Immigrants in California have certain protections under law. In particular, battered immigrants had protections under the Violence Against Women Act (VAWA).
This act aims to provide safety and justice for survivors of violence and domestic abuse. Reauthorizations of the act also add more protections as time passes. However, the current reauthorization of the act has stalled for over a year.
When was VAWA reauthorized?
The National Network to End Domestic Violence discusses the reauthorization of the Violence Against Women Act. There have been two reauthorizations of the act since its authorization in 2000. One took place in 2005, and one in 2013 after a long legal battle due to the inclusion of same-sex couples and provisions protecting battered immigrants. These undocumented immigrants gain temporary visas under VAWA.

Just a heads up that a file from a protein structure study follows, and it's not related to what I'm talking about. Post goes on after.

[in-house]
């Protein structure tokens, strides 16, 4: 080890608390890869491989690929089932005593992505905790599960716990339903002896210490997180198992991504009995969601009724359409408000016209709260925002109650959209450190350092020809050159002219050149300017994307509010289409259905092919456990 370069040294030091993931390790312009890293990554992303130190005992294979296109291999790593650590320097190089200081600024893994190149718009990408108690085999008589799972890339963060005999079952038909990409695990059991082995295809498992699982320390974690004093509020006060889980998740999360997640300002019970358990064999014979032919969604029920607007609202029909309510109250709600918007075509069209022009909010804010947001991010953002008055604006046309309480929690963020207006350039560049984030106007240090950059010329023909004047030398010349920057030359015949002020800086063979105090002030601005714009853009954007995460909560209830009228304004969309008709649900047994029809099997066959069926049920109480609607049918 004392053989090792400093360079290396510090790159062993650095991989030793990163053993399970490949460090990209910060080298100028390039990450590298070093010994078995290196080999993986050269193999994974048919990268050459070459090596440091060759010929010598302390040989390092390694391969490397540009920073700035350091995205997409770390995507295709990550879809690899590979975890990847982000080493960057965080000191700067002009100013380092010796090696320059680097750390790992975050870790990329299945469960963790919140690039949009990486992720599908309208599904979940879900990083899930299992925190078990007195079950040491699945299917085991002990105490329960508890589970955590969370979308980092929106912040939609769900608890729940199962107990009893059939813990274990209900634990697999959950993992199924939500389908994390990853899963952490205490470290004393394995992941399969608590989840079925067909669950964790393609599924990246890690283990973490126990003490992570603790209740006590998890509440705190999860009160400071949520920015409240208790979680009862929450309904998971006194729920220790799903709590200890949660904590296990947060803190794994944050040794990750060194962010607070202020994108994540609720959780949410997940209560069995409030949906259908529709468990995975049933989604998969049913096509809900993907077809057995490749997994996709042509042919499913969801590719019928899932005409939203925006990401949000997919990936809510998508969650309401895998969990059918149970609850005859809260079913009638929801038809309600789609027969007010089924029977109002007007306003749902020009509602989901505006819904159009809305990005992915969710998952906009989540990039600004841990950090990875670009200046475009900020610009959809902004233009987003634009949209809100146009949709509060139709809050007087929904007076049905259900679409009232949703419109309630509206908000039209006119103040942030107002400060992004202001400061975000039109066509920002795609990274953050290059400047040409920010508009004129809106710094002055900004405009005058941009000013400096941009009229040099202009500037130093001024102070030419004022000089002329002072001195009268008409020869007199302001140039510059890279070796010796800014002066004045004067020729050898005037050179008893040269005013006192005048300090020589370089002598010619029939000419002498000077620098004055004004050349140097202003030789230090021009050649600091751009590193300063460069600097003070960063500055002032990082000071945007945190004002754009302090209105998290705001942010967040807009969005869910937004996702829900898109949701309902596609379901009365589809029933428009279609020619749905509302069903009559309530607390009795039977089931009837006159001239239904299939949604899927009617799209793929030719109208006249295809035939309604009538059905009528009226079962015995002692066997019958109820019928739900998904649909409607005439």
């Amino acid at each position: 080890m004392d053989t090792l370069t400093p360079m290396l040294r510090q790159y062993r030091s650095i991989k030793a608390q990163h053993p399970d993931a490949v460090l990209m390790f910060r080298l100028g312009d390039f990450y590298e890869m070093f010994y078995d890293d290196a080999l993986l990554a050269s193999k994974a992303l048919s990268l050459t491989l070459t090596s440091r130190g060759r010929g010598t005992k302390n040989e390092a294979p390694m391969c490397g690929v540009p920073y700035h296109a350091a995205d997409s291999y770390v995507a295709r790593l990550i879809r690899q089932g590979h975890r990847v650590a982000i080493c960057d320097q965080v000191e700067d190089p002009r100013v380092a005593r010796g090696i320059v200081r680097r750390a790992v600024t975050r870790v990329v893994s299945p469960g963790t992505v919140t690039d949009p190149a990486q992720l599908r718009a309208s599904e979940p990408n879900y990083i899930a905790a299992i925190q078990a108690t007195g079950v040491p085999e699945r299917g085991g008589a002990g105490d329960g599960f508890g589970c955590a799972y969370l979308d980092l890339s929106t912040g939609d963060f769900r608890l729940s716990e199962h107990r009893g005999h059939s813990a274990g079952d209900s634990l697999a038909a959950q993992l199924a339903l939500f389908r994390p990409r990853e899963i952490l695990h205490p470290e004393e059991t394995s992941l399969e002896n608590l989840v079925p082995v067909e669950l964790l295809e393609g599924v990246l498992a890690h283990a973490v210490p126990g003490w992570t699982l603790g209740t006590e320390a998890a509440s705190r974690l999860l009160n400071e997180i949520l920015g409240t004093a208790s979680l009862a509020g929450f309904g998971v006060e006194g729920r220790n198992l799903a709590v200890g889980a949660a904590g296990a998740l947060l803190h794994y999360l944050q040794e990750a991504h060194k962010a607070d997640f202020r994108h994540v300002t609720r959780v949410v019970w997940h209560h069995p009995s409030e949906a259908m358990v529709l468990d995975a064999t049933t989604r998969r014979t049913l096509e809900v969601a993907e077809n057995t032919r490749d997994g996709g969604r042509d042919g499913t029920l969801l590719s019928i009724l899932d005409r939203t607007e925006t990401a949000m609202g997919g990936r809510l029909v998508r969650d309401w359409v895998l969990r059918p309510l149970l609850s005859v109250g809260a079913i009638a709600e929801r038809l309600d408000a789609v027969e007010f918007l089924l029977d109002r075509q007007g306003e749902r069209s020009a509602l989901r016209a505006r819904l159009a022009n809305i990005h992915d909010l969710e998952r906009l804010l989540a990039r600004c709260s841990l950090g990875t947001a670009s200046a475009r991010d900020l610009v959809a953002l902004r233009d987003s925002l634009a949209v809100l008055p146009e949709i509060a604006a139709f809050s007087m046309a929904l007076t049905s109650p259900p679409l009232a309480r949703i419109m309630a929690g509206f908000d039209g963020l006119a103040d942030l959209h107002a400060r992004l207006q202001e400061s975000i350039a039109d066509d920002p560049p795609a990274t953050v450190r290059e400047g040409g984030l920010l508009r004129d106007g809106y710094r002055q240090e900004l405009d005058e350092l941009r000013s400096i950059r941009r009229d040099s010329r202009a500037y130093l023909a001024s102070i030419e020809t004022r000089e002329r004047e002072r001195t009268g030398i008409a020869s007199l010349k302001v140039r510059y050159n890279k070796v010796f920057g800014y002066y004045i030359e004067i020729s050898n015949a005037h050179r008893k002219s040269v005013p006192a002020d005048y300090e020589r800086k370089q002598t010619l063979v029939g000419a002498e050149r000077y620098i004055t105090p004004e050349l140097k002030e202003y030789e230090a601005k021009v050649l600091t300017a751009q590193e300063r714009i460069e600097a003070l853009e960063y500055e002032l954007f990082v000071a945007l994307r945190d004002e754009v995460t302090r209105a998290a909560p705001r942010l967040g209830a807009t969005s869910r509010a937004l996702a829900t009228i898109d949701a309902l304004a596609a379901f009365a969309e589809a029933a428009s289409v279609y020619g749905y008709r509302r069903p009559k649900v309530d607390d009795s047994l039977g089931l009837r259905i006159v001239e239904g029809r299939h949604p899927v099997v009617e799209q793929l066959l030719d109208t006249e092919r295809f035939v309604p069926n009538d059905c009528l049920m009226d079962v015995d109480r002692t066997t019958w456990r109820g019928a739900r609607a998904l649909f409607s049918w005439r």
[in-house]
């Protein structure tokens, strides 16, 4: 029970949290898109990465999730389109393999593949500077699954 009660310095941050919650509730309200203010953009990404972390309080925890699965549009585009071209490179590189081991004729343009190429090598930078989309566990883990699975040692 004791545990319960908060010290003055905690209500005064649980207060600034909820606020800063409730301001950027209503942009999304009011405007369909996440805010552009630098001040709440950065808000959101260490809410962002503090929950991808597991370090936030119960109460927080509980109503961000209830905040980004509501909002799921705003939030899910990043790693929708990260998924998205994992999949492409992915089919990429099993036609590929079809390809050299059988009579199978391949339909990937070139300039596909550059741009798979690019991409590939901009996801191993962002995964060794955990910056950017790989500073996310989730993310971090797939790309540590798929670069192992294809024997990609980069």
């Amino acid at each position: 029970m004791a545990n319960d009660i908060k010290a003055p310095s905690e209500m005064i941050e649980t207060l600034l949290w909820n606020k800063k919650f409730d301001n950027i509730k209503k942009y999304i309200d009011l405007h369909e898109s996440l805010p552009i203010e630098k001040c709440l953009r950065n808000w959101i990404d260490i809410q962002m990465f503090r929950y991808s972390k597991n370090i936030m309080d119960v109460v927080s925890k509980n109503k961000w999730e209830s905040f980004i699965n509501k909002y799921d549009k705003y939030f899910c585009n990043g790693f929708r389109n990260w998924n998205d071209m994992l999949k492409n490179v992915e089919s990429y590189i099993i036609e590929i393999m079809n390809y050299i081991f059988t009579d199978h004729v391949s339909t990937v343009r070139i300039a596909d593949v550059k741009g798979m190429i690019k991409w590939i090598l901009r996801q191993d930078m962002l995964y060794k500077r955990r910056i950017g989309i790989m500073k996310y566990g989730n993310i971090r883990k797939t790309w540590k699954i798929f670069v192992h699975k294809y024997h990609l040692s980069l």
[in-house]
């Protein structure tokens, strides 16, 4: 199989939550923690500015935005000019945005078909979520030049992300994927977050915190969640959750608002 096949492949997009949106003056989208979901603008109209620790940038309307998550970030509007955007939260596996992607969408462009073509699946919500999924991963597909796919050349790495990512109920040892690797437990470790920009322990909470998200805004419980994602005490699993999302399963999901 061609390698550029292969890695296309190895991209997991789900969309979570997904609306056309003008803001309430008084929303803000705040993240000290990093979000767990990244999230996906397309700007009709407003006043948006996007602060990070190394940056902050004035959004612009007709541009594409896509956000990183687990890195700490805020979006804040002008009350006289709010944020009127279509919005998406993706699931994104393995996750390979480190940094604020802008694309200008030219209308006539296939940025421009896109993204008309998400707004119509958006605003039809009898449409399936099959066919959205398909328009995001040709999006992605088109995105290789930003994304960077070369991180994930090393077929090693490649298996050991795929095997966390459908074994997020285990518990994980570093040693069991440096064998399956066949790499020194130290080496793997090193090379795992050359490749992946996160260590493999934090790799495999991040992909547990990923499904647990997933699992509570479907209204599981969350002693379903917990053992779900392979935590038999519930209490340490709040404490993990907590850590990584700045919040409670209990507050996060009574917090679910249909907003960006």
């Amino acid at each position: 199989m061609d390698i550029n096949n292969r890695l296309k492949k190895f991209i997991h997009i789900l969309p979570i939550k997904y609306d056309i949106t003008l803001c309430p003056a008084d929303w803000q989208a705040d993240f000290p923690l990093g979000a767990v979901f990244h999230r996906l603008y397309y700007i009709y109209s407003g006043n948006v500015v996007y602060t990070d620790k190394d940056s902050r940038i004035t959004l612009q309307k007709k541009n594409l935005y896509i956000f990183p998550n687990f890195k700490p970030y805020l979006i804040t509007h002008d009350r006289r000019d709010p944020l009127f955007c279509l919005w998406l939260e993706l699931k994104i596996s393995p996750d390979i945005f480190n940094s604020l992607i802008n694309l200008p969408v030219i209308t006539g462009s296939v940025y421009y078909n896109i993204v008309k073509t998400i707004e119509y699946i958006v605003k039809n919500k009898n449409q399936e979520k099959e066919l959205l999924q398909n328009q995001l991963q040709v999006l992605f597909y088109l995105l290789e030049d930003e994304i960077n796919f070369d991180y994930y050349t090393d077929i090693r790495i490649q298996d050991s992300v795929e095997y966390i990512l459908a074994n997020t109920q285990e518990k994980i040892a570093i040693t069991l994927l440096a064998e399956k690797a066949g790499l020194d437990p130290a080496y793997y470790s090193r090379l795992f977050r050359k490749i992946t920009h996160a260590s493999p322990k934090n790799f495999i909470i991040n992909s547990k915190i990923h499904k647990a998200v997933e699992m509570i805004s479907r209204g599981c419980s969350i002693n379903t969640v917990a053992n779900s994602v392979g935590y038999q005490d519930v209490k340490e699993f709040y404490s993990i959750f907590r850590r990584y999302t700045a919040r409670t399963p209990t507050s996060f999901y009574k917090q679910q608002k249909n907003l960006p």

Unfortunately, VAWA expired in December of 2018. The federal government’s shutdown prevented the reauthorization of this act. A temporary reauthorization got sanctioned by a short-term spending bill the following month. But this bill expired in February of 2019. Since then, the case to reauthorize VAWA volleyed around in political limbo.
What is the goal for 2020 reauthorization?
The 2020 reauthorization aims to keep all previous provisions with no rollbacks. It also aims to end impunity for non-native abusers against native children and women. It attempts to provide safer housing options and improve housing protections. There are plans to increase investment in sexual violence and domestic abuse prevention. It aims to increase avenues for justice while promoting economic security. Finally, it aims to ensure better access to potentially life-saving VAWA services.
There is still time and opportunity to get the reauthorization of VAWA passed. If this happens, battered undocumented immigrants may still seek protection.